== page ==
“This team was presented with an unprecedented challenge: a particularly arduous case compounded by a pandemic that shuttered all face-to face-communication midstream,” Spring said. “Their stellar teamwork, talent and resolve kicked into high gear as they problem solved all the way to a mega district championship. I am so proud of these exceptional students, most of whom are now graduated and available for hire.”

The team moves on to the semi-final round on May 7th.

Making an Impact: PRSSA earns three Student Life awards

By: Allison Canter

Art HillsEvery year, the Office of Student Life at GVSU hosts the Student Life Awards. These awards are meant to honor GVSU student organizations that go above and beyond in terms of dedication and service to GVSU Student Life. There are several awards in multiple categories that registered student organizations can win. This year, GV PRSSA took home two, including one honorable mention.

Most Improved Organization, Art Hills Spirit, and an honorable mention for the Community Service Learning Center Community Impact Award are the three awards PRSSA was honored with this year. These awards are an incredible deal, and with the titles, the organization also takes home a great deal of pride as well.

Most Improved Organization

The Most Improved Organization award is chosen based on an organization’s significant improvement in membership, retention, and programming. In all of these areas, PRSSA made strides in order to improve their organization. The organization was able to nearly double its amount of members since the previous school year. With that being said, the number of students that were hired into GrandPR, GVSU’s student-run PR firm, also increased its staff size from 27 to 38.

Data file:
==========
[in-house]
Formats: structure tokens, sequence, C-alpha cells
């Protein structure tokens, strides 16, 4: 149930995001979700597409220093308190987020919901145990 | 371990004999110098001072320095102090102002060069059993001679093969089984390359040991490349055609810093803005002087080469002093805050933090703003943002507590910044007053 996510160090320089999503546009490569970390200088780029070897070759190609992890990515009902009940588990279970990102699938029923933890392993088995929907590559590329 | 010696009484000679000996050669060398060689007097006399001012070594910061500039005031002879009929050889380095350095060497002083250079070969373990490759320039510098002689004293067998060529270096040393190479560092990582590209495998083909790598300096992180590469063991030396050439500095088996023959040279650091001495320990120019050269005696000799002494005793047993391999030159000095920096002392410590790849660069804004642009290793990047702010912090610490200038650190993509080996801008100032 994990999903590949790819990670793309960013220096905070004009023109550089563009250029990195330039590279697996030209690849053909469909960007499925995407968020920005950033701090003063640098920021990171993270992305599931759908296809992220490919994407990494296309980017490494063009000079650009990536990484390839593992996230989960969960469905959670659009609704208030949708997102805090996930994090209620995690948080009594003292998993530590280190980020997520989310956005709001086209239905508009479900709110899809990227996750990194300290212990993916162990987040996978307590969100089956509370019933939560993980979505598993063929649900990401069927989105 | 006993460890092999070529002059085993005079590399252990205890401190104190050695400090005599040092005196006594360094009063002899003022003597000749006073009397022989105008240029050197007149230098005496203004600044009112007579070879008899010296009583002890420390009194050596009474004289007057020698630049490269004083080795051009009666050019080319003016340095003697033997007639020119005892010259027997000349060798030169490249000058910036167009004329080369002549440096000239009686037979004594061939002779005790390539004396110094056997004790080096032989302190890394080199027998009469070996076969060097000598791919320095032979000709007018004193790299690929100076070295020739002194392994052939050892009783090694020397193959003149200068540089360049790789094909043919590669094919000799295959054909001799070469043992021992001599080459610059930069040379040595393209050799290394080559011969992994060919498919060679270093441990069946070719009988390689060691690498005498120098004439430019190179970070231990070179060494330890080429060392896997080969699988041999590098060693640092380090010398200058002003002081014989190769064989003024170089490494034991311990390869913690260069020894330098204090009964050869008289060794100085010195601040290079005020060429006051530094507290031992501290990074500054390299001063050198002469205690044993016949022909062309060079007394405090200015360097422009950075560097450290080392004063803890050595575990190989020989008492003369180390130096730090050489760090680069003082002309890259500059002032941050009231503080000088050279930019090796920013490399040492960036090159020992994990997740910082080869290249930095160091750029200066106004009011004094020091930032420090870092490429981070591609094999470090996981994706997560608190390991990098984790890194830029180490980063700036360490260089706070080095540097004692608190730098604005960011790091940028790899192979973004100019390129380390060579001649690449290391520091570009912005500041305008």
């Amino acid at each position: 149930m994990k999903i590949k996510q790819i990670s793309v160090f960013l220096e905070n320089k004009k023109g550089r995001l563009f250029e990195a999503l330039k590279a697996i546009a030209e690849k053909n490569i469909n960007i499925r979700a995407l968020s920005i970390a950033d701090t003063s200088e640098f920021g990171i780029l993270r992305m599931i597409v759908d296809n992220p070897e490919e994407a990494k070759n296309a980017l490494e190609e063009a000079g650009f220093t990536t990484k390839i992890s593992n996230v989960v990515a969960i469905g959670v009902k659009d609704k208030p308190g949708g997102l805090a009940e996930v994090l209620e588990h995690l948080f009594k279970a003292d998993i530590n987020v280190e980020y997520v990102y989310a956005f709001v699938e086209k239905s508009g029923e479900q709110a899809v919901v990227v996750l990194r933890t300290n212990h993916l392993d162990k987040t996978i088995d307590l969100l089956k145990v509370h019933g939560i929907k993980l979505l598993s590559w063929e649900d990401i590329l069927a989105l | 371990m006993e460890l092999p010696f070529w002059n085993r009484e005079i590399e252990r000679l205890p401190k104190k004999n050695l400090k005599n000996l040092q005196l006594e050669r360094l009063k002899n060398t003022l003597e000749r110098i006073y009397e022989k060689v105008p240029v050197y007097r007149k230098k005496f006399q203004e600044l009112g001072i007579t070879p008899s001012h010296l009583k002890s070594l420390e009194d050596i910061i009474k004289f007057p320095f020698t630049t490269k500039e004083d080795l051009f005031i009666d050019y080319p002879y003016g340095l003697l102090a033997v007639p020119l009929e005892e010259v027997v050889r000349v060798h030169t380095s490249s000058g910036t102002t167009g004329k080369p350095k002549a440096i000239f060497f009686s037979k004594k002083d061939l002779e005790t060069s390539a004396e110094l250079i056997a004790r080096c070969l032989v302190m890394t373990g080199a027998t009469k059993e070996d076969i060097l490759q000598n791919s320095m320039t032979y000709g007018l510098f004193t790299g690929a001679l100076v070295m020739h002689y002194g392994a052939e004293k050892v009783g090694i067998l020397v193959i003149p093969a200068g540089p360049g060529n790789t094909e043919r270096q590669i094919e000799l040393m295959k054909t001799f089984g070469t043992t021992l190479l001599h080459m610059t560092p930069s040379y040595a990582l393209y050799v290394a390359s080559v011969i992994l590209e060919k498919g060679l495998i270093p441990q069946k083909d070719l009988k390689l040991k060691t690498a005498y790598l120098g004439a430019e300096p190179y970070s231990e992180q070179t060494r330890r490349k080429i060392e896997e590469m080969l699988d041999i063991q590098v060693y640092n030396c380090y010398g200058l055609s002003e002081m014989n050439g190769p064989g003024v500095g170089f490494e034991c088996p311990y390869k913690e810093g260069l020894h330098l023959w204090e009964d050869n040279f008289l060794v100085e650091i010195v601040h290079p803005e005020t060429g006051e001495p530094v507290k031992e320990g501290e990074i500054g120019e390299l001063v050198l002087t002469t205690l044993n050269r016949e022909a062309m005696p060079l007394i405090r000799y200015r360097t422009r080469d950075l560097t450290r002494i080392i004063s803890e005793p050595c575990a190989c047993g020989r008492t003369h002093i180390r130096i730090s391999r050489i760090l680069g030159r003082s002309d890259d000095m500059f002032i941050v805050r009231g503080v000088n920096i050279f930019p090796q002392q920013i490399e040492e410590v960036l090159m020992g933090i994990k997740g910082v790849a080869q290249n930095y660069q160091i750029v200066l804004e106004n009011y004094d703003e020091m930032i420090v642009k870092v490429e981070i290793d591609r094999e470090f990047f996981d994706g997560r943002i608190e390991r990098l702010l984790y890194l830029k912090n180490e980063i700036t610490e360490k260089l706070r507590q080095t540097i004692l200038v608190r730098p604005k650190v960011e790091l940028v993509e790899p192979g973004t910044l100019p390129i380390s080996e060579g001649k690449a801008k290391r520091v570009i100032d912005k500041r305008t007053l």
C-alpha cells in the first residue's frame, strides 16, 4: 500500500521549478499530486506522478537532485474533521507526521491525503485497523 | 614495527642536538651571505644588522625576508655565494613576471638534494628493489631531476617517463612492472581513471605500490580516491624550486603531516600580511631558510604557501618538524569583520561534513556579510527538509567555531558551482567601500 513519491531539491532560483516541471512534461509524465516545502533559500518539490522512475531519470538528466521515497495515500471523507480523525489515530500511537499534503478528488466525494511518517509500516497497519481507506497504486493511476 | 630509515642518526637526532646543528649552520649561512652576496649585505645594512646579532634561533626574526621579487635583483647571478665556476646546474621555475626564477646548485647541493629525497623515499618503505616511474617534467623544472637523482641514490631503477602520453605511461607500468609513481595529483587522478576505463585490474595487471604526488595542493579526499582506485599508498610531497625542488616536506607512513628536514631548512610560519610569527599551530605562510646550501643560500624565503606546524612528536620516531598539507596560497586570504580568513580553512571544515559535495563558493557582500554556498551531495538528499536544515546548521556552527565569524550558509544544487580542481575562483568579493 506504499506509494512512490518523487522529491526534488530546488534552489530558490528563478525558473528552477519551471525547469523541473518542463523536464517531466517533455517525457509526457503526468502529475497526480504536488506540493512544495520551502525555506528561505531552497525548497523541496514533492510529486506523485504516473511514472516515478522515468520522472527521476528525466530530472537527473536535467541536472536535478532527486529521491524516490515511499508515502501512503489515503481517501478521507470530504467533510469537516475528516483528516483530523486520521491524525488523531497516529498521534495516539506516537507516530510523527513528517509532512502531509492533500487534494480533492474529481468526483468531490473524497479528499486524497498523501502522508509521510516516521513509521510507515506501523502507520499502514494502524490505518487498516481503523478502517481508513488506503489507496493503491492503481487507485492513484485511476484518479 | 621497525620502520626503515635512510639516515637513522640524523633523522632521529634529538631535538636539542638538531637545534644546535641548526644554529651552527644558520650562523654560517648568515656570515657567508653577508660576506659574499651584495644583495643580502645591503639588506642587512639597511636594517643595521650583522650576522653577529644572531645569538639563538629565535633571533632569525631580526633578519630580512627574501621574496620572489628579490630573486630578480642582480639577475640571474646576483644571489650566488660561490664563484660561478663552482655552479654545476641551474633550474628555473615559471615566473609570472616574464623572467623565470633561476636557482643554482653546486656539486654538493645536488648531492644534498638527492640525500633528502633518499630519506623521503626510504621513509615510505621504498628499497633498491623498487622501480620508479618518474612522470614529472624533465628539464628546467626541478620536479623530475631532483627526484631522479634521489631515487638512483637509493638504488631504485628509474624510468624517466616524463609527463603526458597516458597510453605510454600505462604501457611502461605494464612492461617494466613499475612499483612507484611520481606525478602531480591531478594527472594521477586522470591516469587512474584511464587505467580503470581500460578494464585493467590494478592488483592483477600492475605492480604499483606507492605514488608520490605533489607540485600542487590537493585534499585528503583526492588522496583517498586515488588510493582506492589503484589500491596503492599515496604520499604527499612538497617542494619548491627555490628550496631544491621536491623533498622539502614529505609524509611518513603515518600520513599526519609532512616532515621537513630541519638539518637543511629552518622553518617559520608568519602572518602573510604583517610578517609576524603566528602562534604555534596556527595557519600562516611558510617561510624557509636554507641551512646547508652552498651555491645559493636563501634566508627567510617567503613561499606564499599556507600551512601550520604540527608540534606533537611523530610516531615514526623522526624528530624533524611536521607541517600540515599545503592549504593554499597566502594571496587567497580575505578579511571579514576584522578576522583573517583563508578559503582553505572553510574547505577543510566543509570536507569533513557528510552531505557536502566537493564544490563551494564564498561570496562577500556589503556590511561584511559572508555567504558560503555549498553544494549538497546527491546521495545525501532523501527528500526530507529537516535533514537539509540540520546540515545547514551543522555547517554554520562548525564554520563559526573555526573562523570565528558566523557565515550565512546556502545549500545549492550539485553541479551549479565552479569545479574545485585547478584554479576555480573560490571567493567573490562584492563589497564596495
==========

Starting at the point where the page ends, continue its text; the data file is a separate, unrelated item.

The programming efforts in this organization encourage pre-professional opportunities and growth. Bi-weekly meetings with PR professionals, PRep school, which allows members to learn interesting aspects of the PR industry that they wouldn’t hear in class or during a general meeting, for instance, topics like inclusion in the workplace, and networking opportunities all allow for members to have a unique and meaningful experience in PRSSA. 

Members of this organization are encouraged to continue to grow their leadership skills, and many members serve in a leadership role by their last year in the organization.